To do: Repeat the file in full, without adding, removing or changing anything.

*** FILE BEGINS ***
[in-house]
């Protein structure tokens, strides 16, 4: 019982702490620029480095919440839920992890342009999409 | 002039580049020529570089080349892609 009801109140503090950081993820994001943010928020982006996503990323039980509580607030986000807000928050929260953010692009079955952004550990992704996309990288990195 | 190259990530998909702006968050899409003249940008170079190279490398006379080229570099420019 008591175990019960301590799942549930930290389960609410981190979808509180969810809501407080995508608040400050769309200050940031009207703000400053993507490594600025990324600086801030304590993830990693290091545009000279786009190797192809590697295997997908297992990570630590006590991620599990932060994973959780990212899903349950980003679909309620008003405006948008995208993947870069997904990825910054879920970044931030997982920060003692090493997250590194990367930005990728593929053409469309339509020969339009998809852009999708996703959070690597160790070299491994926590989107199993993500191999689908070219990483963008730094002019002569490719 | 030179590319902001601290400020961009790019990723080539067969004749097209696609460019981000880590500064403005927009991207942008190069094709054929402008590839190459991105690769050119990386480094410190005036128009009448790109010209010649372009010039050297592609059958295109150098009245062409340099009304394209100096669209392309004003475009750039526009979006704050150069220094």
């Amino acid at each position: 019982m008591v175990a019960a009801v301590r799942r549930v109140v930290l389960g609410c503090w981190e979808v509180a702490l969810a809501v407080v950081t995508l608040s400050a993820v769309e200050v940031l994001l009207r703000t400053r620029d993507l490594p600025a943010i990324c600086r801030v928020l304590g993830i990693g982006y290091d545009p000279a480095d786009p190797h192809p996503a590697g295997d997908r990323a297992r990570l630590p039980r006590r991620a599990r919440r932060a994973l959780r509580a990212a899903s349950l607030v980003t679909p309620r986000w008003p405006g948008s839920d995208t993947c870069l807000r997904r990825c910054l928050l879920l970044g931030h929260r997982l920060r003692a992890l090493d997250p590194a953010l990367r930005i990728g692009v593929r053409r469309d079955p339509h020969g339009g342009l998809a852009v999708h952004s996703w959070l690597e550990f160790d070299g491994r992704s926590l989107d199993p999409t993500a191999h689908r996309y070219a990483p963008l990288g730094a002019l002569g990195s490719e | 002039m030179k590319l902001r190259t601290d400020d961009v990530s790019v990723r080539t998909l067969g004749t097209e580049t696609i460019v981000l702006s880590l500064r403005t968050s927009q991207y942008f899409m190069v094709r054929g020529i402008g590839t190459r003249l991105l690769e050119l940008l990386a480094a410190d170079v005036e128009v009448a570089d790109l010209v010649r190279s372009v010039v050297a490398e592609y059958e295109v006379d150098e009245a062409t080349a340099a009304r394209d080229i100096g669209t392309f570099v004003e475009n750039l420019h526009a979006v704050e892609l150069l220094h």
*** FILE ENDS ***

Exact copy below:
[in-house]
């Protein structure tokens, strides 16, 4: 019982702490620029480095919440839920992890342009999409 | 002039580049020529570089080349892609 009801109140503090950081993820994001943010928020982006996503990323039980509580607030986000807000928050929260953010692009079955952004550990992704996309990288990195 | 190259990530998909702006968050899409003249940008170079190279490398006379080229570099420019 008591175990019960301590799942549930930290389960609410981190979808509180969810809501407080995508608040400050769309200050940031009207703000400053993507490594600025990324600086801030304590993830990693290091545009000279786009190797192809590697295997997908297992990570630590006590991620599990932060994973959780990212899903349950980003679909309620008003405006948008995208993947870069997904990825910054879920970044931030997982920060003692090493997250590194990367930005990728593929053409469309339509020969339009998809852009999708996703959070690597160790070299491994926590989107199993993500191999689908070219990483963008730094002019002569490719 | 030179590319902001601290400020961009790019990723080539067969004749097209696609460019981000880590500064403005927009991207942008190069094709054929402008590839190459991105690769050119990386480094410190005036128009009448790109010209010649372009010039050297592609059958295109150098009245062409340099009304394209100096669209392309004003475009750039526009979006704050150069220094």
């Amino acid at each position: 019982m008591v175990a019960a009801v301590r799942r549930v109140v930290l389960g609410c503090w981190e979808v509180a702490l969810a809501v407080v950081t995508l608040s400050a993820v769309e200050v940031l994001l009207r703000t400053r620029d993507l490594p600025a943010i990324c600086r801030v928020l304590g993830i990693g982006y290091d545009p000279a480095d786009p190797h192809p996503a590697g295997d997908r990323a297992r990570l630590p039980r006590r991620a599990r919440r932060a994973l959780r509580a990212a899903s349950l607030v980003t679909p309620r986000w008003p405006g948008s839920d995208t993947c870069l807000r997904r990825c910054l928050l879920l970044g931030h929260r997982l920060r003692a992890l090493d997250p590194a953010l990367r930005i990728g692009v593929r053409r469309d079955p339509h020969g339009g342009l998809a852009v999708h952004s996703w959070l690597e550990f160790d070299g491994r992704s926590l989107d199993p999409t993500a191999h689908r996309y070219a990483p963008l990288g730094a002019l002569g990195s490719e | 002039m030179k590319l902001r190259t601290d400020d961009v990530s790019v990723r080539t998909l067969g004749t097209e580049t696609i460019v981000l702006s880590l500064r403005t968050s927009q991207y942008f899409m190069v094709r054929g020529i402008g590839t190459r003249l991105l690769e050119l940008l990386a480094a410190d170079v005036e128009v009448a570089d790109l010209v010649r190279s372009v010039v050297a490398e592609y059958e295109v006379d150098e009245a062409t080349a340099a009304r394209d080229i100096g669209t392309f570099v004003e475009n750039l420019h526009a979006v704050e892609l150069l220094h």